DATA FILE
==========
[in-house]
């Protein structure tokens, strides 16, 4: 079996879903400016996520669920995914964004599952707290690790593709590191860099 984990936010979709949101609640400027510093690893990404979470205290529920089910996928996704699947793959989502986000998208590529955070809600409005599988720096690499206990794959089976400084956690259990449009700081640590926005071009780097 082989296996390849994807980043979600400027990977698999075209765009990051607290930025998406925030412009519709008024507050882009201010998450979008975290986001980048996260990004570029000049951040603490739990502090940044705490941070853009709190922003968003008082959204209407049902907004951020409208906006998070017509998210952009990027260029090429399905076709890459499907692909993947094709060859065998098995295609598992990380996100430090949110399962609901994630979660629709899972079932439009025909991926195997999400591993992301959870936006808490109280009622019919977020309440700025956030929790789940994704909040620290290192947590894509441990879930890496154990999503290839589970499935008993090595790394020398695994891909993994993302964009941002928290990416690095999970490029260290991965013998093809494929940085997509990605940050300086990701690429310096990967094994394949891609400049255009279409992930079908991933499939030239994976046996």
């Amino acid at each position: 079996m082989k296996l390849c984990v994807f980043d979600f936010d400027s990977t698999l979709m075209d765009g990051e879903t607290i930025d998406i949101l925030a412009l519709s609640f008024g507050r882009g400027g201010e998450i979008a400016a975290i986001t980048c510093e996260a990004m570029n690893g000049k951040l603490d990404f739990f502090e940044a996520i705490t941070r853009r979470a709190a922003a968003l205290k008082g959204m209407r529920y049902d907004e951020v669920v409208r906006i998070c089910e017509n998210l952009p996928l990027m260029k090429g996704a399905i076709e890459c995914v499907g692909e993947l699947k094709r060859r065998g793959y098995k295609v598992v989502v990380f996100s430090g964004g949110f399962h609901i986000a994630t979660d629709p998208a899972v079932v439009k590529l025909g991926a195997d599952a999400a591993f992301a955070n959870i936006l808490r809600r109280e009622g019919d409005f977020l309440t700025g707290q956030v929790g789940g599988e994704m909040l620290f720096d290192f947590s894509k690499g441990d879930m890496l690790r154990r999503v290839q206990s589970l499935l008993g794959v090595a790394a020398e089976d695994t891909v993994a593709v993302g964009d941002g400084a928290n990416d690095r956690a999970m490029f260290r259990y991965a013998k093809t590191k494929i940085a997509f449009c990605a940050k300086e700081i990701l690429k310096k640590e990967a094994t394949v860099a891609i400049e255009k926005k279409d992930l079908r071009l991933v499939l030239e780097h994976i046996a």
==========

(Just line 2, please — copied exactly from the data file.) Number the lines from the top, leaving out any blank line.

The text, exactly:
């Protein structure tokens, strides 16, 4: 079996879903400016996520669920995914964004599952707290690790593709590191860099 984990936010979709949101609640400027510093690893990404979470205290529920089910996928996704699947793959989502986000998208590529955070809600409005599988720096690499206990794959089976400084956690259990449009700081640590926005071009780097 082989296996390849994807980043979600400027990977698999075209765009990051607290930025998406925030412009519709008024507050882009201010998450979008975290986001980048996260990004570029000049951040603490739990502090940044705490941070853009709190922003968003008082959204209407049902907004951020409208906006998070017509998210952009990027260029090429399905076709890459499907692909993947094709060859065998098995295609598992990380996100430090949110399962609901994630979660629709899972079932439009025909991926195997999400591993992301959870936006808490109280009622019919977020309440700025956030929790789940994704909040620290290192947590894509441990879930890496154990999503290839589970499935008993090595790394020398695994891909993994993302964009941002928290990416690095999970490029260290991965013998093809494929940085997509990605940050300086990701690429310096990967094994394949891609400049255009279409992930079908991933499939030239994976046996």